As utterly great as James Carr’s original version is, this one trumps it. Not that it’s a competition, of course. One’s soul and the other’s country. And despite the delicious crossover frequently enjoyed by the two, they exist apart. But where it counts – getting you right here – this version just edges it. Just.
I’ve never been a fan of all the mythology surrounding Gram Parsons. I like him well enough and enjoy his music. But really, he’s country for rock fans – and I reckon his greatness has been overplayed a bit. For instance: A few years ago the BBC ran a documentary series about country music called Lonesome Highway. They devoted more time to Parsons than they did to Johnny Cash, Waylon Jennings, Merle Haggard and many other genuine country music greats. That’s not right, is it?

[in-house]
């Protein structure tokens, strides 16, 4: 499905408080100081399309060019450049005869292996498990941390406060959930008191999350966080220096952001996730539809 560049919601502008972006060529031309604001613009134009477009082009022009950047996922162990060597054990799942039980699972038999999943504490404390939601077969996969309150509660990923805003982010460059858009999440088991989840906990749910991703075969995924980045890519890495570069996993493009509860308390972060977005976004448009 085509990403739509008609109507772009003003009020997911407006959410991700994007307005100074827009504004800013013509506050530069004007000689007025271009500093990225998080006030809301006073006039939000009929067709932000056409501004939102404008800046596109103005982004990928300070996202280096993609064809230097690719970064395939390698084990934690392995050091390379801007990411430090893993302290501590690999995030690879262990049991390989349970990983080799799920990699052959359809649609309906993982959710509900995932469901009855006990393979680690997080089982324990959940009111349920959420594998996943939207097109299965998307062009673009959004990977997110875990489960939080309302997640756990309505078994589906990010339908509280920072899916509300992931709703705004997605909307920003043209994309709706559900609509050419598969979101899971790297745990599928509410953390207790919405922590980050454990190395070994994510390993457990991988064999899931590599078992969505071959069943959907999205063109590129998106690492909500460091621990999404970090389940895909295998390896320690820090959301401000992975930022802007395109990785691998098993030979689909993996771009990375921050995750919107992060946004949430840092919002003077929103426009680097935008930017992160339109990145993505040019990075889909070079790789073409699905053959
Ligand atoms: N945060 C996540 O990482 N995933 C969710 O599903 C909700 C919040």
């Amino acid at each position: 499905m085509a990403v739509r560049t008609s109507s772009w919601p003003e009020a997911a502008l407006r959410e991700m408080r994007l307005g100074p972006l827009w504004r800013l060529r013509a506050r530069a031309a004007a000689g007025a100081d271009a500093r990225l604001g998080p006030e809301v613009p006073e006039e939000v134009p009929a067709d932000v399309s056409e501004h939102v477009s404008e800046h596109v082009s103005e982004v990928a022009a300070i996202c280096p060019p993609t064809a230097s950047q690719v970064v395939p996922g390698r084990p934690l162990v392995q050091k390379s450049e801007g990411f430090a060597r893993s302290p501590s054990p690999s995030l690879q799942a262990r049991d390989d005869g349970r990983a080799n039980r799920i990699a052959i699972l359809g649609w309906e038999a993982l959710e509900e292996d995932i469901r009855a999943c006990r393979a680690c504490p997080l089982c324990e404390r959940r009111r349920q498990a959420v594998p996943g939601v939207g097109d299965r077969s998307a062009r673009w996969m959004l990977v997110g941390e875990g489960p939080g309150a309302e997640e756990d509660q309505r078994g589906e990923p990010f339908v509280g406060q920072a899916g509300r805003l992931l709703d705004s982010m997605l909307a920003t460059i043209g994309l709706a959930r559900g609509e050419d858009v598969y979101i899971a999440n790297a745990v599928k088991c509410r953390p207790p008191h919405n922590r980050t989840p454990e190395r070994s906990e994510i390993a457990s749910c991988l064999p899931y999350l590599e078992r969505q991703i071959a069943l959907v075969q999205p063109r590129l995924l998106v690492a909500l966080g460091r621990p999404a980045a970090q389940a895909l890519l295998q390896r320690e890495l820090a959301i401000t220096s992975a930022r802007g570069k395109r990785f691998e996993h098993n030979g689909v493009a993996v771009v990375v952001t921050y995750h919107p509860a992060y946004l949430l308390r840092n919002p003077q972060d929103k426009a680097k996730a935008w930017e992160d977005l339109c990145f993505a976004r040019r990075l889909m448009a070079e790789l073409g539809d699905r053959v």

Beautifully played and with a superb vocal that gets across all the pain and longing, The Dark End of the Street is my favourite Parsons moment (along with his duet with Emmylou Harris on Love Hurts and his take on The Green Green Grass of Home (which destroys its novelty status) and One Hundred Years From Now (one of his great contributions to The Byrds’ wonderful Sweetheart of The Rodeo LP) and loads of other great Parsons moments).
Oh, I don’t know. Does all the mythology and overplayedness really matter? Of course it doesn’t.
Anyway, another thing I love about this version is that, if you want, you can imagine the song isn’t about heterosexual adultery but about a gay couple forced to hide their love. And because I’m so right on, that’s exactly what I do. Either way, it’s both lovely and heartbreaking.